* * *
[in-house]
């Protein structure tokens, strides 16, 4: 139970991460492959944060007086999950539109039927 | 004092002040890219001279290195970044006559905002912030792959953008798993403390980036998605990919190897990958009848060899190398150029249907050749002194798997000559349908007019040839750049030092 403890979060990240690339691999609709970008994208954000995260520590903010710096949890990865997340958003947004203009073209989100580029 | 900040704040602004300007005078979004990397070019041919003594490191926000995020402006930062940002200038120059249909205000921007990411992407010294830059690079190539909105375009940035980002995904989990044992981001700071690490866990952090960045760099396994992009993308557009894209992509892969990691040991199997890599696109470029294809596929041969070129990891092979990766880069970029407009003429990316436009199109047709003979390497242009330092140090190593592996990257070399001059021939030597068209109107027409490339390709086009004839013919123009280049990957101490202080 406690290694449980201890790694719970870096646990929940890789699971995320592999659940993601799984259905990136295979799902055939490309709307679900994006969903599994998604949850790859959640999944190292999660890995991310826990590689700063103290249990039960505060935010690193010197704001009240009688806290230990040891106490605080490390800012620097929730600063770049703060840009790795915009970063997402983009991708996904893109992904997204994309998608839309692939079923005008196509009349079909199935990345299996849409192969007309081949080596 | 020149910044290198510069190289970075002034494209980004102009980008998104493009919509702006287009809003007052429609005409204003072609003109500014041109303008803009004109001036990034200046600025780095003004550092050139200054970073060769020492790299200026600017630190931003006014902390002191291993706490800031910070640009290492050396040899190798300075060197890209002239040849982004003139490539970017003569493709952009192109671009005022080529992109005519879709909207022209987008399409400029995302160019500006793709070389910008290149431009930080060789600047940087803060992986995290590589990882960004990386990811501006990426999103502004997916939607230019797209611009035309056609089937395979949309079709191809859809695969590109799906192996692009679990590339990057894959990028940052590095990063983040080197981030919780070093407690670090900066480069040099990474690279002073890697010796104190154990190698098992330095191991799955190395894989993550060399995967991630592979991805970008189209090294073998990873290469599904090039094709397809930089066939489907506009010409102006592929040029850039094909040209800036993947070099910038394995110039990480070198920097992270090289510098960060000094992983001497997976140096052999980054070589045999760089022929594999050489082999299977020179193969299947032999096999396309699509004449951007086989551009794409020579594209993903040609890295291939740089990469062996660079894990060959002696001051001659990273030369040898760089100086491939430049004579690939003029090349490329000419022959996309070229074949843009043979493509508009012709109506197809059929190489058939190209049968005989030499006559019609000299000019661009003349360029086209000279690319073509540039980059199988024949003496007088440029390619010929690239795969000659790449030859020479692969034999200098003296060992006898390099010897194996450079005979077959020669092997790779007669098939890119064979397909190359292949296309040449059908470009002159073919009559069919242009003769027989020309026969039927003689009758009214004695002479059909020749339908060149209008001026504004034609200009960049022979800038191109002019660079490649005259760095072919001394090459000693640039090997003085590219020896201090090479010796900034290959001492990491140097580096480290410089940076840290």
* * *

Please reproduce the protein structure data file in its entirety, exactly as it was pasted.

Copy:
[in-house]
């Protein structure tokens, strides 16, 4: 139970991460492959944060007086999950539109039927 | 004092002040890219001279290195970044006559905002912030792959953008798993403390980036998605990919190897990958009848060899190398150029249907050749002194798997000559349908007019040839750049030092 403890979060990240690339691999609709970008994208954000995260520590903010710096949890990865997340958003947004203009073209989100580029 | 900040704040602004300007005078979004990397070019041919003594490191926000995020402006930062940002200038120059249909205000921007990411992407010294830059690079190539909105375009940035980002995904989990044992981001700071690490866990952090960045760099396994992009993308557009894209992509892969990691040991199997890599696109470029294809596929041969070129990891092979990766880069970029407009003429990316436009199109047709003979390497242009330092140090190593592996990257070399001059021939030597068209109107027409490339390709086009004839013919123009280049990957101490202080 406690290694449980201890790694719970870096646990929940890789699971995320592999659940993601799984259905990136295979799902055939490309709307679900994006969903599994998604949850790859959640999944190292999660890995991310826990590689700063103290249990039960505060935010690193010197704001009240009688806290230990040891106490605080490390800012620097929730600063770049703060840009790795915009970063997402983009991708996904893109992904997204994309998608839309692939079923005008196509009349079909199935990345299996849409192969007309081949080596 | 020149910044290198510069190289970075002034494209980004102009980008998104493009919509702006287009809003007052429609005409204003072609003109500014041109303008803009004109001036990034200046600025780095003004550092050139200054970073060769020492790299200026600017630190931003006014902390002191291993706490800031910070640009290492050396040899190798300075060197890209002239040849982004003139490539970017003569493709952009192109671009005022080529992109005519879709909207022209987008399409400029995302160019500006793709070389910008290149431009930080060789600047940087803060992986995290590589990882960004990386990811501006990426999103502004997916939607230019797209611009035309056609089937395979949309079709191809859809695969590109799906192996692009679990590339990057894959990028940052590095990063983040080197981030919780070093407690670090900066480069040099990474690279002073890697010796104190154990190698098992330095191991799955190395894989993550060399995967991630592979991805970008189209090294073998990873290469599904090039094709397809930089066939489907506009010409102006592929040029850039094909040209800036993947070099910038394995110039990480070198920097992270090289510098960060000094992983001497997976140096052999980054070589045999760089022929594999050489082999299977020179193969299947032999096999396309699509004449951007086989551009794409020579594209993903040609890295291939740089990469062996660079894990060959002696001051001659990273030369040898760089100086491939430049004579690939003029090349490329000419022959996309070229074949843009043979493509508009012709109506197809059929190489058939190209049968005989030499006559019609000299000019661009003349360029086209000279690319073509540039980059199988024949003496007088440029390619010929690239795969000659790449030859020479692969034999200098003296060992006898390099010897194996450079005979077959020669092997790779007669098939890119064979397909190359292949296309040449059908470009002159073919009559069919242009003769027989020309026969039927003689009758009214004695002479059909020749339908060149209008001026504004034609200009960049022979800038191109002019660079490649005259760095072919001394090459000693640039090997003085590219020896201090090479010796900034290959001492990491140097580096480290410089940076840290």